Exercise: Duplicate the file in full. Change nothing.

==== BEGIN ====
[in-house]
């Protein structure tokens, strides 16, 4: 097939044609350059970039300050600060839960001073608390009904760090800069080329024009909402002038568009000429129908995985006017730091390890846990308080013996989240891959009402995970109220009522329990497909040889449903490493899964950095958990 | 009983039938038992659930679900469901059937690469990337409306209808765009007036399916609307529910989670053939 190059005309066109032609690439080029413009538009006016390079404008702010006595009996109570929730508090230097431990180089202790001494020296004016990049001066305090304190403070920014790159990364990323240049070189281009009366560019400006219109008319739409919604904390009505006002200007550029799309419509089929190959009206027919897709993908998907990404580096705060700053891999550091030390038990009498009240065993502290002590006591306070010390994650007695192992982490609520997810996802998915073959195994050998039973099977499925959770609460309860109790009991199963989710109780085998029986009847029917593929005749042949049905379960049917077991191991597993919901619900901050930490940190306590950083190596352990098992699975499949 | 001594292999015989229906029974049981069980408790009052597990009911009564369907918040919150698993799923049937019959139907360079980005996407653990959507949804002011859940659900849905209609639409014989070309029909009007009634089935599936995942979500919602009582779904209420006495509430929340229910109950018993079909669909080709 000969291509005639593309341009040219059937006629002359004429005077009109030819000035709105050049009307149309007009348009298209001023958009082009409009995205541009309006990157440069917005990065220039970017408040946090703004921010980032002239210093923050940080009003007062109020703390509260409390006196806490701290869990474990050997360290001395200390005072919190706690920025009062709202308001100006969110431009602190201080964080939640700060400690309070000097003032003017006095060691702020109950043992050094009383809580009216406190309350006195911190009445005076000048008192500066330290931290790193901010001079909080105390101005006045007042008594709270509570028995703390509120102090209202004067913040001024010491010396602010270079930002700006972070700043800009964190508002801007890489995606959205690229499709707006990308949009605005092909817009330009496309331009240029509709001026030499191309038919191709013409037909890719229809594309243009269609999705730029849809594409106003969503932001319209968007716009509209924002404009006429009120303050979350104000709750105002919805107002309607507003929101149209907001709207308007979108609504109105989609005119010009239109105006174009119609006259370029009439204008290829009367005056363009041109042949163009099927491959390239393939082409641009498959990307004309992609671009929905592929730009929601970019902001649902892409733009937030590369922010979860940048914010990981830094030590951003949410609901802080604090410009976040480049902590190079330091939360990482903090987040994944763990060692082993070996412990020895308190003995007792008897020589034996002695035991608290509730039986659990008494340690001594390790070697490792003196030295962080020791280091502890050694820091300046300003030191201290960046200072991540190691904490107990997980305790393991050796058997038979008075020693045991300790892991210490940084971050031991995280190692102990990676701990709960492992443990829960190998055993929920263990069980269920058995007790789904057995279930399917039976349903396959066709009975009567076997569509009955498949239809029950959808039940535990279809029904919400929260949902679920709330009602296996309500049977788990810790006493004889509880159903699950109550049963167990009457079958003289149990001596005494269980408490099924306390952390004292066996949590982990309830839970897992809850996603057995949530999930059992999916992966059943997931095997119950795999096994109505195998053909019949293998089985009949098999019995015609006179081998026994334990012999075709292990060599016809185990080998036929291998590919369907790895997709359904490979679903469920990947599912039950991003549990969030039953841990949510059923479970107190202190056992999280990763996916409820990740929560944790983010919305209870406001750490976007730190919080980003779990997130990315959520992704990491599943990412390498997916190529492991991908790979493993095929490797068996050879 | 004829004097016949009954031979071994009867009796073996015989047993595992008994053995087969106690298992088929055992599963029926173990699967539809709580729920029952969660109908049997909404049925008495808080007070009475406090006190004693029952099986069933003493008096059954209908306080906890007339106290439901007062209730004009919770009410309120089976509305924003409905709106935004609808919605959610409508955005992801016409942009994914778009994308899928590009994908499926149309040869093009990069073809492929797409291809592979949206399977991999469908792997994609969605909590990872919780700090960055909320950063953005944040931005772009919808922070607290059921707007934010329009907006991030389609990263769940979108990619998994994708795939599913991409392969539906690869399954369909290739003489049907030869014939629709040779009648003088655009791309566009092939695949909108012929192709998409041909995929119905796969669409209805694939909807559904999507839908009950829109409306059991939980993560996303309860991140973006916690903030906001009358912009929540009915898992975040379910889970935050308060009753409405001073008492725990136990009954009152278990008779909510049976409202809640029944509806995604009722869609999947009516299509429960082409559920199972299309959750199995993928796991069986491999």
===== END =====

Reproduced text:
[in-house]
């Protein structure tokens, strides 16, 4: 097939044609350059970039300050600060839960001073608390009904760090800069080329024009909402002038568009000429129908995985006017730091390890846990308080013996989240891959009402995970109220009522329990497909040889449903490493899964950095958990 | 009983039938038992659930679900469901059937690469990337409306209808765009007036399916609307529910989670053939 190059005309066109032609690439080029413009538009006016390079404008702010006595009996109570929730508090230097431990180089202790001494020296004016990049001066305090304190403070920014790159990364990323240049070189281009009366560019400006219109008319739409919604904390009505006002200007550029799309419509089929190959009206027919897709993908998907990404580096705060700053891999550091030390038990009498009240065993502290002590006591306070010390994650007695192992982490609520997810996802998915073959195994050998039973099977499925959770609460309860109790009991199963989710109780085998029986009847029917593929005749042949049905379960049917077991191991597993919901619900901050930490940190306590950083190596352990098992699975499949 | 001594292999015989229906029974049981069980408790009052597990009911009564369907918040919150698993799923049937019959139907360079980005996407653990959507949804002011859940659900849905209609639409014989070309029909009007009634089935599936995942979500919602009582779904209420006495509430929340229910109950018993079909669909080709 000969291509005639593309341009040219059937006629002359004429005077009109030819000035709105050049009307149309007009348009298209001023958009082009409009995205541009309006990157440069917005990065220039970017408040946090703004921010980032002239210093923050940080009003007062109020703390509260409390006196806490701290869990474990050997360290001395200390005072919190706690920025009062709202308001100006969110431009602190201080964080939640700060400690309070000097003032003017006095060691702020109950043992050094009383809580009216406190309350006195911190009445005076000048008192500066330290931290790193901010001079909080105390101005006045007042008594709270509570028995703390509120102090209202004067913040001024010491010396602010270079930002700006972070700043800009964190508002801007890489995606959205690229499709707006990308949009605005092909817009330009496309331009240029509709001026030499191309038919191709013409037909890719229809594309243009269609999705730029849809594409106003969503932001319209968007716009509209924002404009006429009120303050979350104000709750105002919805107002309607507003929101149209907001709207308007979108609504109105989609005119010009239109105006174009119609006259370029009439204008290829009367005056363009041109042949163009099927491959390239393939082409641009498959990307004309992609671009929905592929730009929601970019902001649902892409733009937030590369922010979860940048914010990981830094030590951003949410609901802080604090410009976040480049902590190079330091939360990482903090987040994944763990060692082993070996412990020895308190003995007792008897020589034996002695035991608290509730039986659990008494340690001594390790070697490792003196030295962080020791280091502890050694820091300046300003030191201290960046200072991540190691904490107990997980305790393991050796058997038979008075020693045991300790892991210490940084971050031991995280190692102990990676701990709960492992443990829960190998055993929920263990069980269920058995007790789904057995279930399917039976349903396959066709009975009567076997569509009955498949239809029950959808039940535990279809029904919400929260949902679920709330009602296996309500049977788990810790006493004889509880159903699950109550049963167990009457079958003289149990001596005494269980408490099924306390952390004292066996949590982990309830839970897992809850996603057995949530999930059992999916992966059943997931095997119950795999096994109505195998053909019949293998089985009949098999019995015609006179081998026994334990012999075709292990060599016809185990080998036929291998590919369907790895997709359904490979679903469920990947599912039950991003549990969030039953841990949510059923479970107190202190056992999280990763996916409820990740929560944790983010919305209870406001750490976007730190919080980003779990997130990315959520992704990491599943990412390498997916190529492991991908790979493993095929490797068996050879 | 004829004097016949009954031979071994009867009796073996015989047993595992008994053995087969106690298992088929055992599963029926173990699967539809709580729920029952969660109908049997909404049925008495808080007070009475406090006190004693029952099986069933003493008096059954209908306080906890007339106290439901007062209730004009919770009410309120089976509305924003409905709106935004609808919605959610409508955005992801016409942009994914778009994308899928590009994908499926149309040869093009990069073809492929797409291809592979949206399977991999469908792997994609969605909590990872919780700090960055909320950063953005944040931005772009919808922070607290059921707007934010329009907006991030389609990263769940979108990619998994994708795939599913991409392969539906690869399954369909290739003489049907030869014939629709040779009648003088655009791309566009092939695949909108012929192709998409041909995929119905796969669409209805694939909807559904999507839908009950829109409306059991939980993560996303309860991140973006916690903030906001009358912009929540009915898992975040379910889970935050308060009753409405001073008492725990136990009954009152278990008779909510049976409202809640029944509806995604009722869609999947009516299509429960082409559920199972299309959750199995993928796991069986491999």